Monday, 15 April 2019

Thin Lizzy - Johnny The Fox (1976)


Released October 1976

Released only seven months after "Jailbreak" had really pushed Thin Lizzy up high in the rock credibility lists, this followed the same pattern - an album of very loosely related songs (not really related at all, if one is honest), and the now impressive dual guitar attack from Scott Gorham and Brian Robertson that make it rock real hard. Phil Lynott's charismatic vocal and leadership of the band is now well established. Although it is said to be the inferior album to "Jailbreak", for me, I prefer this one. One reason for that is the sound, which is much better in its remastering* and also I feel there are some really good songs on here. As I alluded to earlier, though, it is not really a "concept" album at all, just as "Jailbreak" wasn't. Characters come and go in the songs, but in a Springsteen-esque street-style way, song by song, as opposed to having any continuity. Yes, the character of "Johnny" comes into a couple of songs, but the appearance don't really seem connected to me, past the obvious nomenclature.

The album's recording is said to have been fraught with inter-band disagreements - those old "musical differences" again. Guitarist Brian Robertson was sacked by Lynott, reinstated, then sacked again. Listening to it, however, you cannot tell. It sounds great from beginning to end.

* The remasterings listed on the 2010 "remastered" edition only cover the bonus material, not the original album, which remains as the 1996 remaster. This has been a problem for many, but not for me as I am perfectly satisfied with the 1996 remaster, which sounds excellent to my ears.


1. Johnny
2. Rocky
3. Borderline
4. Don't Believe A Word
5. Fool's Gold
6. Johnny The Fox Meets Jimmy The Weed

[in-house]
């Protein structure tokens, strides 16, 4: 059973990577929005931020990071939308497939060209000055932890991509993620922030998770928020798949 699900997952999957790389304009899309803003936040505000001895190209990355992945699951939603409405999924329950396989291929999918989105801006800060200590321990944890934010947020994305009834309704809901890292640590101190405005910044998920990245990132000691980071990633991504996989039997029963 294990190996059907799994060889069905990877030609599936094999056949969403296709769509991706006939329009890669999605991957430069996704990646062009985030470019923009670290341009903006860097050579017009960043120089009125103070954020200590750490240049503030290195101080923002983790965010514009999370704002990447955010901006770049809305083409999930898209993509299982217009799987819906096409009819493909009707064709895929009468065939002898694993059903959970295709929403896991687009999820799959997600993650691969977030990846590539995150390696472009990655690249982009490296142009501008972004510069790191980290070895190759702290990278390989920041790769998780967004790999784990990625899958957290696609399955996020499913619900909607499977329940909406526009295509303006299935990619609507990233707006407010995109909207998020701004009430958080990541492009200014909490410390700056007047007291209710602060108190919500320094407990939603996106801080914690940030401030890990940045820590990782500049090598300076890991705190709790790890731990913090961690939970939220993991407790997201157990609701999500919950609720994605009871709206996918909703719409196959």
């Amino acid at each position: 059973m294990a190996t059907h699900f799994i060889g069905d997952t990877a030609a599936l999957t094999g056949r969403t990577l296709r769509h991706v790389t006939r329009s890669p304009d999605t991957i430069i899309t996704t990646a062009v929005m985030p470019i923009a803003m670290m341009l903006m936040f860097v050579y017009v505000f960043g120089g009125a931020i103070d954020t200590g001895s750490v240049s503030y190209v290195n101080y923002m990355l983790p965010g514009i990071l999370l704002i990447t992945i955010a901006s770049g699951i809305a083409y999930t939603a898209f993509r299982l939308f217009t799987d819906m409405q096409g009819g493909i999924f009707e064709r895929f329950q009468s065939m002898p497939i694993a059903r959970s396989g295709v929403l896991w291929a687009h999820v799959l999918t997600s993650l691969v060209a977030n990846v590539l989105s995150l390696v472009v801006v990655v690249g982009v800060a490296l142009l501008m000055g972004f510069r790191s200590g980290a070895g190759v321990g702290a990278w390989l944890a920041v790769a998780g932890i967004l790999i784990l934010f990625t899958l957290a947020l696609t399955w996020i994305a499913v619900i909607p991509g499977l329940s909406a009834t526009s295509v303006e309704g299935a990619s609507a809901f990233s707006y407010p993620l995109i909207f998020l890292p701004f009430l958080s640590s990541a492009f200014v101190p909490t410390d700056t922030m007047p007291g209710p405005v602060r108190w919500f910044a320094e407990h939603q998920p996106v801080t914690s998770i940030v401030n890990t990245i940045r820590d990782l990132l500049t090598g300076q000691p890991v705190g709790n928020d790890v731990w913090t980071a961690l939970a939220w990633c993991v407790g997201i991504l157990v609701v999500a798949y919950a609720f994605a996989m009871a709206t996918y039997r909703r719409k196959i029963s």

7. Old Flame
8. Massacre
9. Sweet Marie
10. Boogie Woogie Dance                    

"Johnny" is a bassy typical piece of Thin Lizzy slightly menacing rock, featuring some impressive rolling drum work and guitar soloing. There are great hooks throughout the song. "Rocky" is also packed full of archetypal Lizzy riffery too and it rocks just as had. "Borderline" is one of those Lizzy rock ballads, with its souful and seductive feel. There is a bit of a laid-back slightly country rock sound to the song, although there is still a great rock guitar solo in the middle. "Don't Believe A Word" was the album's hit single. It is a riffy, chugging track with a convincing hook.

"Fool's Gold" is a magnificent, grinding, atmospheric rock song with wonderful guitar and yet another intoxicating vocal from Lynott. "Johnny The Fox Meets Jimmy The Weed" is a classic slice of Lizzy funk/rock. The drums are superb, as is the bass and infectious "chinka-chinka" guitar sound. Great stuff. "Old Flame" is one of those Phil Lynott laid-back romantic rock numbers, in the "Sarah" style. He did this sort of thing so well.

"Massacre" is an insistent, grinding mid-pace rocker. "Sweet Marie" continues in the same vein. "Boogie Woogie Dance" was apparently not considered good enough for the original album but eventually ended up on it, as it should, for it is a fine, guitar-driven rocker. It has to be said, though, that the first six or seven tracks are the album's best ones, and, funnily enough, those are the ones that contain the best sound. Still a good album though.


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